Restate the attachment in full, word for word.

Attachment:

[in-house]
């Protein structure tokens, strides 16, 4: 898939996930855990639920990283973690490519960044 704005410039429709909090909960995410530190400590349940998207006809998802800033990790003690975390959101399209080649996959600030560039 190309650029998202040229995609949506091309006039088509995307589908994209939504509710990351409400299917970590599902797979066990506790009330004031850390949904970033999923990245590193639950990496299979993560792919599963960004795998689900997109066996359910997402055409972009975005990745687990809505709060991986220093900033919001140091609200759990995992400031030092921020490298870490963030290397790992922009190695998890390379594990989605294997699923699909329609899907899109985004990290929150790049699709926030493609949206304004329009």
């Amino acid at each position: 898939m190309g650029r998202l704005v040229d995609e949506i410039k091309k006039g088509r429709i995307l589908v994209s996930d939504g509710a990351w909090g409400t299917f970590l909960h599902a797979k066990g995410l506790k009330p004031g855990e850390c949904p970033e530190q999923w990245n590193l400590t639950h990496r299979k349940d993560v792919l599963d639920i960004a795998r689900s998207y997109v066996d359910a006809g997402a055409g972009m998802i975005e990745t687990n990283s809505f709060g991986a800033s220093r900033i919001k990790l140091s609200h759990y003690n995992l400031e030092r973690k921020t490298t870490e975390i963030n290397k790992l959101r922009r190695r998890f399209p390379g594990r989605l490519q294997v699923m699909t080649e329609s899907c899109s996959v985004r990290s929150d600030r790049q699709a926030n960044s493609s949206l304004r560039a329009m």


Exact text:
[in-house]
């Protein structure tokens, strides 16, 4: 898939996930855990639920990283973690490519960044 704005410039429709909090909960995410530190400590349940998207006809998802800033990790003690975390959101399209080649996959600030560039 190309650029998202040229995609949506091309006039088509995307589908994209939504509710990351409400299917970590599902797979066990506790009330004031850390949904970033999923990245590193639950990496299979993560792919599963960004795998689900997109066996359910997402055409972009975005990745687990809505709060991986220093900033919001140091609200759990995992400031030092921020490298870490963030290397790992922009190695998890390379594990989605294997699923699909329609899907899109985004990290929150790049699709926030493609949206304004329009």
């Amino acid at each position: 898939m190309g650029r998202l704005v040229d995609e949506i410039k091309k006039g088509r429709i995307l589908v994209s996930d939504g509710a990351w909090g409400t299917f970590l909960h599902a797979k066990g995410l506790k009330p004031g855990e850390c949904p970033e530190q999923w990245n590193l400590t639950h990496r299979k349940d993560v792919l599963d639920i960004a795998r689900s998207y997109v066996d359910a006809g997402a055409g972009m998802i975005e990745t687990n990283s809505f709060g991986a800033s220093r900033i919001k990790l140091s609200h759990y003690n995992l400031e030092r973690k921020t490298t870490e975390i963030n290397k790992l959101r922009r190695r998890f399209p390379g594990r989605l490519q294997v699923m699909t080649e329609s899907c899109s996959v985004r990290s929150d600030r790049q699709a926030n960044s493609s949206l304004r560039a329009m």